“The Monsanto Papers tell an alarming story of ghostwriting, scientific manipulation and the withholding of information,” says Michael Baum, a partner in the law firm of Baum, Hedlund, Aristei & Goldman, which is bringing one of the US class actions. According to Baum, Monsanto used the same strategies as the tobacco industry: “creating doubt, attacking people, doing ghostwriting.”

On October 11th, the European Parliament’s Environment and Agriculture committee held a public hearing on The Monsanto Papers. 

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Despite this, the BBC reports that an EU vote has failed to resolve a controversy over the use of glyphosate, the world’s biggest-selling weedkiller. Glyphosate was introduced by US agrochemical giant Monsanto in 1974, but its patent expired in 2000, and now the chemical is sold by various manufacturers.

The European Commission said the vote fell short of the majority needed to renew the license for five years when it expires December 15, as only half of the 28 member states voted for its proposal. “Given that a qualified majority could not be reached … the result of the vote is ‘no opinion,'” said the commission, the EU’s executive and regulatory arm. An EU appeal committee will now try to rule on the issue. A qualified majority requires that 55% of EU countries vote in favour, and that the proposal is supported by countries representing at least 65% of the total EU population.

The UK was among the 14 states backing the Commission position on glyphosate. Nine voted against – including France and Italy. Germany was among the five who abstained.

But a reader sends the information that the environment secretary, Michael Gove, now says the UK will back a total ban on insect-harming pesticides in fields across Europe . . . Perhaps he can be persuaded to ban human-harming, resistance-forming glyphosate as well.

Will Delhi University’s Dr Deepak Pental eventually agree with his British-based counterpart that GM crops are not ‘the answer’?

31 Oct

In July, India’s Genetic Engineering Appraisal Committee (GEAC) – the government’s regulator for transgenic products – recommended GM mustard for “consideration for environmental release and cultivation”.

GM food has long been actively opposed by activists and politicians in India because of fears that it could compromise food safety and biodiversity. Some experts have also questioned claims that GM crops are more productive than normal varieties. Bt cotton production has declined and pests are proliferating.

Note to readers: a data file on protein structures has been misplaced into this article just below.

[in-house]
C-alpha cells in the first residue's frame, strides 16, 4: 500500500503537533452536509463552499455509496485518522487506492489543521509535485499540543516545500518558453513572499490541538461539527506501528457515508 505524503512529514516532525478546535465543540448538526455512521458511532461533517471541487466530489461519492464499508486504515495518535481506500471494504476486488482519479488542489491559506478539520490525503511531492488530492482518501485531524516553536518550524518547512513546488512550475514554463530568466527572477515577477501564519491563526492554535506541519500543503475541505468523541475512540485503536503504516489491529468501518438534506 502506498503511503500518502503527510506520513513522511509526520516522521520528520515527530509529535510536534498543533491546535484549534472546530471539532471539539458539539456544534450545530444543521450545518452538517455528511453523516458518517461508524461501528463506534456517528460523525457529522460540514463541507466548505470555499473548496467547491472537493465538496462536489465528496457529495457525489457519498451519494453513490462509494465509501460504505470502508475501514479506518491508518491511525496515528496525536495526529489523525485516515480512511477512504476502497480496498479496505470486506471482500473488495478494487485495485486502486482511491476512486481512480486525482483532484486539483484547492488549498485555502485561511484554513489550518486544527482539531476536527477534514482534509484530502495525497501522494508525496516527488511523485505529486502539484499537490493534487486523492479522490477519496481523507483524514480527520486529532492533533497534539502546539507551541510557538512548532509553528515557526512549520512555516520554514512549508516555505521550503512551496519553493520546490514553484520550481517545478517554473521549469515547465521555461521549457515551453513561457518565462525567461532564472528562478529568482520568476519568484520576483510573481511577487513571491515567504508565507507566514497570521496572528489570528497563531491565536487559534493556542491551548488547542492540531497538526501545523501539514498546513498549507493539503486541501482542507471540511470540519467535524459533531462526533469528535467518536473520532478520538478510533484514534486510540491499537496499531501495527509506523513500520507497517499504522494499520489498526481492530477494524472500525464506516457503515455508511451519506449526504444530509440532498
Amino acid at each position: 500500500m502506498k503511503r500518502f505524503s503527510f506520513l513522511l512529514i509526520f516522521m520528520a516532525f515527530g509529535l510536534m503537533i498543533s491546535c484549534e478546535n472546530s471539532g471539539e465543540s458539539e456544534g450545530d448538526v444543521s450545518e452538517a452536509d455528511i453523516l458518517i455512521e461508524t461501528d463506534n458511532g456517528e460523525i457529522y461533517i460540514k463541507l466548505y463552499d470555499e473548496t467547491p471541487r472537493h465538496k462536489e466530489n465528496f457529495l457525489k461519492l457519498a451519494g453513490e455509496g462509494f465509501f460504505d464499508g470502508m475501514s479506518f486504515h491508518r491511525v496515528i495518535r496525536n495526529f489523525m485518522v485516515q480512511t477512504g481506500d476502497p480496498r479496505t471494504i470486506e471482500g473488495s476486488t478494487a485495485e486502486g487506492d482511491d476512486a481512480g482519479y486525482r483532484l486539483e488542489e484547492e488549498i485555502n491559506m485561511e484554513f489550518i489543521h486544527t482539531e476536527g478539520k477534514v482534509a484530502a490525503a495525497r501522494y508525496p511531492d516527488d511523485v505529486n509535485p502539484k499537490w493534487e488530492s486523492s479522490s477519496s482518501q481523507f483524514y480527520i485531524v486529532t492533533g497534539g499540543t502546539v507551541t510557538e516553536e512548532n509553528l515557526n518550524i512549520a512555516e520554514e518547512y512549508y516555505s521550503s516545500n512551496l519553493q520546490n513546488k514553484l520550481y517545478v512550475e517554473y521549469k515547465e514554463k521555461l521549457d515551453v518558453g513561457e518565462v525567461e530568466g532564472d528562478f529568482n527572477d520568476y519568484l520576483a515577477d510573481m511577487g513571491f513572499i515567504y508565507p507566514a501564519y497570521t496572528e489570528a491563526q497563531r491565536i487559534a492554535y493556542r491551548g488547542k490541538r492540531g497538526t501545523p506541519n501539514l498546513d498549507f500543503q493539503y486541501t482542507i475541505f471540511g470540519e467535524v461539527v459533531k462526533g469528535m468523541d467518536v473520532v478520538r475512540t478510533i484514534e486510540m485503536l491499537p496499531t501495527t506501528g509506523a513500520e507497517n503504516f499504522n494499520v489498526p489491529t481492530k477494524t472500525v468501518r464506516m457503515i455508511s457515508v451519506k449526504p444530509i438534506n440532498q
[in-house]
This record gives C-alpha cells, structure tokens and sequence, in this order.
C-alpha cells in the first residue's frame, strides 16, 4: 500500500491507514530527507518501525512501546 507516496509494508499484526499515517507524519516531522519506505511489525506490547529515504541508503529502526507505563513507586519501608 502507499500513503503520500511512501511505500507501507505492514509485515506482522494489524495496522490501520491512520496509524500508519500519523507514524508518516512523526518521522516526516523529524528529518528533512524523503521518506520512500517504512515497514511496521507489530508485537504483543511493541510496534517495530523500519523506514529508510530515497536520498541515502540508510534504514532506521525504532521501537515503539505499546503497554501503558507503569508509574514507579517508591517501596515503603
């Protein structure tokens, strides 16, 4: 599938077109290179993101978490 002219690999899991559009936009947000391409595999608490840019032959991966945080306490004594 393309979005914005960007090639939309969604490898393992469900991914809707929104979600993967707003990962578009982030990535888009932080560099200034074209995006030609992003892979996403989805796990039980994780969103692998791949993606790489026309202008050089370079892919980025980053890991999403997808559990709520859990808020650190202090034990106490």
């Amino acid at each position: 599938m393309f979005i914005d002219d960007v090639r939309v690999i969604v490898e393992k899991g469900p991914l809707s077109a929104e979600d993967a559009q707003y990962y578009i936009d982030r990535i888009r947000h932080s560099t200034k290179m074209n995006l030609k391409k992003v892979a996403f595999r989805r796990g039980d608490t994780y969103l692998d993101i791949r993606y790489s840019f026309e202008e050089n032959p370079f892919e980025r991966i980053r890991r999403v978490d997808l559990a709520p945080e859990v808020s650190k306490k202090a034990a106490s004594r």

There is also political opposition: the Rashtriya Swayamsevak Sangh (RSS – national volunteer organization) and the Swadeshi Jagran Manch, both of whom share the ruling party’s ideology also oppose GM food and want to promote local varieties instead.

First Post reports that Dr Mira Shiva, widely respected for her medical work with children, wrote a letter to Prime Minister Narendra Modi endorsed by 34 doctors and medical experts from across the country.

She asked him to reject the “environmental release” application for the genetically modified (GM) mustard crop. Dr Shiva said the nation should not be forced to face the risks and dangers associated with GM mustard and gave a detailed and scientific explanation of its probable impacts on health. One point:

“There is ample scientific evidence available that GM foods (often in combination with herbicides that are used on GM crops which are mostly herbicide tolerant given that 81% of the GM crop extent world over is planted to herbicide tolerant GM crops) result in numerous adverse health impacts starting from allergies, to impaired immunity, organ damage, affected growth and development of an organism, reproductive health problems, and even carcinogenic effects.”

Similar objections are voiced at length on the website of the American Academy of Environmental Medicine, an international association of physicians and other professionals interested in the clinical aspects of humans and their environment, which provides research and education in the recognition, treatment and prevention of illnesses induced by exposures to biological and chemical agents encountered in air, food and water.

The Hindustan Times now reports that GEAC has deferred approval of the commercial release of the genetically modified mustard developed by the Delhi University-based Centre for Genetic Manipulation of Crop Plants – or ‘frozen’ it, according to Reuters.